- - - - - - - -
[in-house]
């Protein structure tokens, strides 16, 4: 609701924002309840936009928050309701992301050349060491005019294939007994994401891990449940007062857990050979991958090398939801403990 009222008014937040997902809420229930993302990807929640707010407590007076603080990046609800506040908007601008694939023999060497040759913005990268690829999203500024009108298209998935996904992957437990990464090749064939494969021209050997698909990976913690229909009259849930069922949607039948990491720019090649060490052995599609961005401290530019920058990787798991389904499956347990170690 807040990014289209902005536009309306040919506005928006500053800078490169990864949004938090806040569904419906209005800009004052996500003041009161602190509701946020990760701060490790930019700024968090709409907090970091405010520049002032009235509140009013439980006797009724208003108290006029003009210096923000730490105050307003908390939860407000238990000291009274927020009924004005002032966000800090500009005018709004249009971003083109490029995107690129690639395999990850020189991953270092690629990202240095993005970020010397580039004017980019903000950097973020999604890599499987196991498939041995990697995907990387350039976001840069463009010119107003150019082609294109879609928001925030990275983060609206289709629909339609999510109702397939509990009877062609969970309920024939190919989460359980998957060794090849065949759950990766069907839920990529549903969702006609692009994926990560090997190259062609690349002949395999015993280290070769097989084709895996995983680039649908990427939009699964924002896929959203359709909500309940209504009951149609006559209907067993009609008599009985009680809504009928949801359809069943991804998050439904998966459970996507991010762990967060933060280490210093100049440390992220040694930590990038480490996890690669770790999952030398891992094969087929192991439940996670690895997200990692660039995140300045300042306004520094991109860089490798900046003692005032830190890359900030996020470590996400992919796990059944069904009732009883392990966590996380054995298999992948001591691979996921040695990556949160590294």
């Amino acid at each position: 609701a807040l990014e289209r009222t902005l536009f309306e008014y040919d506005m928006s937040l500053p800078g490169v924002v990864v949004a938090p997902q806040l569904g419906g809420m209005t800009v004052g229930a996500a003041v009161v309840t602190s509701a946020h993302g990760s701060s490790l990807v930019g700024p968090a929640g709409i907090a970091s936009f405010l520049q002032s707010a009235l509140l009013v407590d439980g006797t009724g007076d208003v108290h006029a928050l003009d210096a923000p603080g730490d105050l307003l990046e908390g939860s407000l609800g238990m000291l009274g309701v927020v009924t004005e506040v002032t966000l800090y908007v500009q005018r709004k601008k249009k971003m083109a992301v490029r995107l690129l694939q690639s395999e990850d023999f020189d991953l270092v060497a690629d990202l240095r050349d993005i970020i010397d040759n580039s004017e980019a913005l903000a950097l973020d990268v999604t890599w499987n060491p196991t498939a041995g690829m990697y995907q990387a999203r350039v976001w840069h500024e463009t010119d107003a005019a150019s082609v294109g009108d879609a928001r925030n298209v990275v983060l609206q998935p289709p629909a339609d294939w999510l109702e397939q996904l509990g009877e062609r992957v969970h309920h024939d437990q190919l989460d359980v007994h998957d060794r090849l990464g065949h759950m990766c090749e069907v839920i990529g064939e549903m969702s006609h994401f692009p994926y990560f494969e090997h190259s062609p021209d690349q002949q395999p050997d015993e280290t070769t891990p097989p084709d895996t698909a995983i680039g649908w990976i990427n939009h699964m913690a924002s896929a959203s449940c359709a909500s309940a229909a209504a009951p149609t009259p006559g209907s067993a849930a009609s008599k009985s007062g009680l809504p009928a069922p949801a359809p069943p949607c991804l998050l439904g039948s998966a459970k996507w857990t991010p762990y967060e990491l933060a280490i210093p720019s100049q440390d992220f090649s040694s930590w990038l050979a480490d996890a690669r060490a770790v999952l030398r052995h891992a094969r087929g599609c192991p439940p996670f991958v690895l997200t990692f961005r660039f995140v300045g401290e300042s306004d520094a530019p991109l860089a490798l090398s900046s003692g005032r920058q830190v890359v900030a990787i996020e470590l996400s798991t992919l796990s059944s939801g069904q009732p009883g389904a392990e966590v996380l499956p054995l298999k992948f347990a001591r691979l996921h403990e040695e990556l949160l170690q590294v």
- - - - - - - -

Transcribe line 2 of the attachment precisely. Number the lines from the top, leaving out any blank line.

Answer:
């Protein structure tokens, strides 16, 4: 609701924002309840936009928050309701992301050349060491005019294939007994994401891990449940007062857990050979991958090398939801403990 009222008014937040997902809420229930993302990807929640707010407590007076603080990046609800506040908007601008694939023999060497040759913005990268690829999203500024009108298209998935996904992957437990990464090749064939494969021209050997698909990976913690229909009259849930069922949607039948990491720019090649060490052995599609961005401290530019920058990787798991389904499956347990170690 807040990014289209902005536009309306040919506005928006500053800078490169990864949004938090806040569904419906209005800009004052996500003041009161602190509701946020990760701060490790930019700024968090709409907090970091405010520049002032009235509140009013439980006797009724208003108290006029003009210096923000730490105050307003908390939860407000238990000291009274927020009924004005002032966000800090500009005018709004249009971003083109490029995107690129690639395999990850020189991953270092690629990202240095993005970020010397580039004017980019903000950097973020999604890599499987196991498939041995990697995907990387350039976001840069463009010119107003150019082609294109879609928001925030990275983060609206289709629909339609999510109702397939509990009877062609969970309920024939190919989460359980998957060794090849065949759950990766069907839920990529549903969702006609692009994926990560090997190259062609690349002949395999015993280290070769097989084709895996995983680039649908990427939009699964924002896929959203359709909500309940209504009951149609006559209907067993009609008599009985009680809504009928949801359809069943991804998050439904998966459970996507991010762990967060933060280490210093100049440390992220040694930590990038480490996890690669770790999952030398891992094969087929192991439940996670690895997200990692660039995140300045300042306004520094991109860089490798900046003692005032830190890359900030996020470590996400992919796990059944069904009732009883392990966590996380054995298999992948001591691979996921040695990556949160590294």